The next best way to minimise weight is to be really strict with clothes. This is an area that I'm prepared to spend money on, to have lightweight, high tech clothing that dries easily overnight allowing you to travel with very little. No longer do these clothes have to look like you are on African Safari, they now come in all sorts of colours and trendy styles. There are times when you have to be prepared to wear the same clothes for days at a time (just like your guide and the local villagers will be doing) and it isn't really a hardship. As long as one gets the chance to change underwear that is! The treks I did taught me I didn't need much, so next trip I'm only taking the bare minimum: two trousers, one tshirt, two short sleeved polos, one long shirt, one sarong and one warm jacket and beanie for those dawn summits! And if I get bored enroute, I can just buy something new and give away the old.

My biggest weight problem is my camera gear, as I pack an SLR and extra lens, plus external hard drive and battery charger. My hard drive runs on the same batteries as the camera and the charger is very lightweight and compact. The hard drive is alot smaller and lighter than a laptop, an item I am yet to be convinced should become an essential part of my luggage. As much as I'd like to edit my photos enroute, I also know how much time that would take from my sightseeing or sleeping budgets!!! I'm no professional, I'll leave editing till I get home. And with internet cafes almost anywhere on the planet....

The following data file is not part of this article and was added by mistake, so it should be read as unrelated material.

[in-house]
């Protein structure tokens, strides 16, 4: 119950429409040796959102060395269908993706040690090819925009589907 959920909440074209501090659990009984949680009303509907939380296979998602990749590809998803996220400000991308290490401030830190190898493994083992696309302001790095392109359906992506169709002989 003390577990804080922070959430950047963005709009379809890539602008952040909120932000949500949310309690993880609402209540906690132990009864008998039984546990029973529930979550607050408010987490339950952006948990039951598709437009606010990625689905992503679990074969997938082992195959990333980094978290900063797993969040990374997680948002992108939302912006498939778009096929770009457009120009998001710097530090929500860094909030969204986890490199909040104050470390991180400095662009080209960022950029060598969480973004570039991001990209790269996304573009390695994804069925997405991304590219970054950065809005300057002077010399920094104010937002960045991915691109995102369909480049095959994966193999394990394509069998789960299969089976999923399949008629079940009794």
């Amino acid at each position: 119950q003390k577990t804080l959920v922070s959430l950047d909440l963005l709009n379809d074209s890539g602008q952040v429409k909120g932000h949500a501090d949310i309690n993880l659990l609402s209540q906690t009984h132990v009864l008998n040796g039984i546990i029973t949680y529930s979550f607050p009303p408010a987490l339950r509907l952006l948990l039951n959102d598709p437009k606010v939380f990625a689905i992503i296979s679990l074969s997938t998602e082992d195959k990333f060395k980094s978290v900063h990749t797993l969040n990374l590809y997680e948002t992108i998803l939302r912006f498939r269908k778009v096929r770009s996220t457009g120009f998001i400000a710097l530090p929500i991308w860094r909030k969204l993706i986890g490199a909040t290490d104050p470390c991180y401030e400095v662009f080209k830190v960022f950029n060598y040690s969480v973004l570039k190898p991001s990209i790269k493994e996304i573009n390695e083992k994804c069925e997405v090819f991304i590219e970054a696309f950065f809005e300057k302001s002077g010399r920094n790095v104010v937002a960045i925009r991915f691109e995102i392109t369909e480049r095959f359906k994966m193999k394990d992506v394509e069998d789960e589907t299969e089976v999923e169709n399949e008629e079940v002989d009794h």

My other little headache is my tripod, an item I have used countless times, including on summits, and consider an essential part of my travel kit. I continue to be amazed when I read debates on photography sites from trekkers who believe tripods are just not needed, but I doubt they get sharp shots with expansive depths of field when they snap their landscapes. Horses for courses I guess. Anyway, I ended up spending pretty big on my tripod so I could get something light and sturdy. It's still somewhat bulky but it fits easily inside my backpack, or else strapped to the outside for easy accessability. I keep looking at the gorillapods but I still haven't worked out how you get height if there isn't a tree or rock in sight...